Wednesday, April 10, 2013

Devils-Hoffman and then Back in the Good Ole USA

On Sunday April 7th we departed the Nassau Harbor Club, passed by the cruise ships at the dock, and made our way into the Atlantic Ocean. Seas were 5-7 feet and were compounded by a pesky north east swell. We thought about turning back, but instead, talked ourselves into the notion that the seas were calming down. Our log records that the seas were "not fun" but then became "tolerable", and seven hours or so later we came to Devil's Cay in the Berry Islands of the Bahamas, where we have never been.

We have documented how awful our Navionics Gold charts are in the Bahamas and I suppose we needed another reminder as we entered the cut. We had put in some waypoints from Explorer to steer by, but for some reason, I got all messed up and confused as we were entering I, aborted, and tried it again, this time with success. But then I could not figure out where to anchor despite my waypoints. The anchorage seemed like it was the size of a kitchen in a small condo. I found myself going through another cut and thought the best of it, turned around, and got my wits about me. We slowly proceeded to my anchor waypoint, laid anchor, and rolled worse that I have ever before, even at Big Sand in the Turks and Caicos. Fortunately, a cruiser anchored in a spot well behind us had taken his pup for a walk, stopped by, and talked us through the way to his anchorage. What a difference behind Fowl Cay, flat as a sheet of paper and plenty of room with a few good sandy spots to choose from.

Devils Cay and its neighbor Hoffman Cay along with the rest of the Berrys are a part of the Bahamas we have not seen. Looking around there are few boats and a different breed of cruisers, more the type that fish a lot and don't care so much when the next mail boat arrives or how to get internet. I want to explore here. So we have some thing in the Bahamas left to look forward to.

The following morning we departed at 7 am to a perfect forecast with perfect conditions. Seas were two feet, wind 6 to 11, some sailing, mostly motor sailing. But flat seas, warm sun, clear skies, all good conditions. Until twelve hours later, when I detected a weird noise in the aft cabin, where everything related to steering is housed. Peter finally determined it to be coming from one of the autopilot components. If it were to crap out, would it take the networked components with it, like the chartplotter, the GPS, the depthsounder? So we hand steered while seas built from 2 feet, to 5 feet, with some 7 footers thrown in. This is not fun. I took the watch at 7 and turned the wheel over to Peter, literally, at 10. While it was still daylight, it was not bad, but once it was dark the hand steering thing got old real fast.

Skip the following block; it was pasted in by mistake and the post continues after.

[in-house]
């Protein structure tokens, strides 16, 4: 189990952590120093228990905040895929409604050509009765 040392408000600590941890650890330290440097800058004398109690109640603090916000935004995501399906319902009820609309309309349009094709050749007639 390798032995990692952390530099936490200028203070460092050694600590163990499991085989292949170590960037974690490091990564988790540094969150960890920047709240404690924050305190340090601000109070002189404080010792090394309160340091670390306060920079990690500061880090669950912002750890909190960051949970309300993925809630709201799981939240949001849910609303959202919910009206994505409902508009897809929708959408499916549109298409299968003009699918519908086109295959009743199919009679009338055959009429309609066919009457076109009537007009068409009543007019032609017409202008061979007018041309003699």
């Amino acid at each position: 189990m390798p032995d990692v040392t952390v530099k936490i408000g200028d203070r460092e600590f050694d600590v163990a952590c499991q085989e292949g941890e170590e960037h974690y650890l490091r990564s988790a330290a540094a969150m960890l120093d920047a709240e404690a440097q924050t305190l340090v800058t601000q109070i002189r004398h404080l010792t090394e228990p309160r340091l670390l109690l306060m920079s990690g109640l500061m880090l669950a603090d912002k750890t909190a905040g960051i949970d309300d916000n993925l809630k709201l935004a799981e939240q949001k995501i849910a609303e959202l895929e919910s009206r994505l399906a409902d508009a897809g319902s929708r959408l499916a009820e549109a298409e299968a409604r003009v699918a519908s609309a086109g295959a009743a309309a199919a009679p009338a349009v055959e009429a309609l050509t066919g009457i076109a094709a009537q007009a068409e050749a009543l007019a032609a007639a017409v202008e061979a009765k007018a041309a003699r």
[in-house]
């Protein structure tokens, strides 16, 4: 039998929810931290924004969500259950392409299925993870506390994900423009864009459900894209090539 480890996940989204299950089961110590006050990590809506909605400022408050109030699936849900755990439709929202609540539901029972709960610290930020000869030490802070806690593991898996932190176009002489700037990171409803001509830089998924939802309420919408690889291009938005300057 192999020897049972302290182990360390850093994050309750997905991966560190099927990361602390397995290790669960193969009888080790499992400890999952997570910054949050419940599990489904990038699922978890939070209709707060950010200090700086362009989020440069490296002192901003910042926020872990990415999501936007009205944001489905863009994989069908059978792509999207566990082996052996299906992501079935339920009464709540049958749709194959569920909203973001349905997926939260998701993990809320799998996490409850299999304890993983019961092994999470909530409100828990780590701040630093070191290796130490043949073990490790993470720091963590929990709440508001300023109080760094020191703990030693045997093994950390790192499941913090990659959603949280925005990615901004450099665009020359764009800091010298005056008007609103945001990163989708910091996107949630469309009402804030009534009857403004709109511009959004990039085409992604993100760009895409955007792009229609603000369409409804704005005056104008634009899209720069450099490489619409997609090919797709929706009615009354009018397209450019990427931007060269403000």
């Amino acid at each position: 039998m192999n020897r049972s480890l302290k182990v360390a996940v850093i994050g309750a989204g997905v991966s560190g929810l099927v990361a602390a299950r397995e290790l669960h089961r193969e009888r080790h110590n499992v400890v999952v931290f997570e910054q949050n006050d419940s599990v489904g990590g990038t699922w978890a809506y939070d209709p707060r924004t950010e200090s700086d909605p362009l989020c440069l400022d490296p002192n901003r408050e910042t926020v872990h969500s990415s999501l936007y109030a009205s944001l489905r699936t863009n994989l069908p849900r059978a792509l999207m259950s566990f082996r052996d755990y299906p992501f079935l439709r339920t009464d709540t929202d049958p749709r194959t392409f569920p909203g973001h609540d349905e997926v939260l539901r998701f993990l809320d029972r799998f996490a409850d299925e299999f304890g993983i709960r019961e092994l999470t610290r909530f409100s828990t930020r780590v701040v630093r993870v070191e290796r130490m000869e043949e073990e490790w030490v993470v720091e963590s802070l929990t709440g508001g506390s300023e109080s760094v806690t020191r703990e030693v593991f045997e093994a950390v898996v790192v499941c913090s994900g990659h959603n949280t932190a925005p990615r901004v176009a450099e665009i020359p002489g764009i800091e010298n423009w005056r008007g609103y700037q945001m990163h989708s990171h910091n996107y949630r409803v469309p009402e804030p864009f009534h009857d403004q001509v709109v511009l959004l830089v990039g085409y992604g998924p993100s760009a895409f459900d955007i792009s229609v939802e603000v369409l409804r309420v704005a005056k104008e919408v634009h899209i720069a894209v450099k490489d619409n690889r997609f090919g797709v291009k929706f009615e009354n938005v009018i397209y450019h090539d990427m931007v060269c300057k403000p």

Fortunately, I married a good man. He was either so concerned with me having to deal with the building seas, or concerned that I would not be able to do it at all that he let me sleep right through until 5 am. It's a very dark and lonely place at the helm of a boat when you are tired and challenged, so I am ever so thankful.

by 11 am Tuesday we were in between the jetties at Fort Pierce in Florida. As luck would have it, we were only one hour behind the tide change against us, so we did not get to experience that wonderful phenomena that occurs when the wind comes from a different direction of the current and seems ever-so-present when we take off or enter this inlet. We anchored off of Harbortown Marina right off the ICW, checked in with customs by phone (of course we don't have any fresh fruit or vegetables or meat from the Bahamas, we know better), emailed our friend Chuck our overnight watchdog, posted our arrival on Facebook to let everyone know we had arrived, and crashed.

2 comments:

St John villa Great Expectations said...

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St John villa Great Expectations said...

Welcome back. Coast Guard 84205 is standing down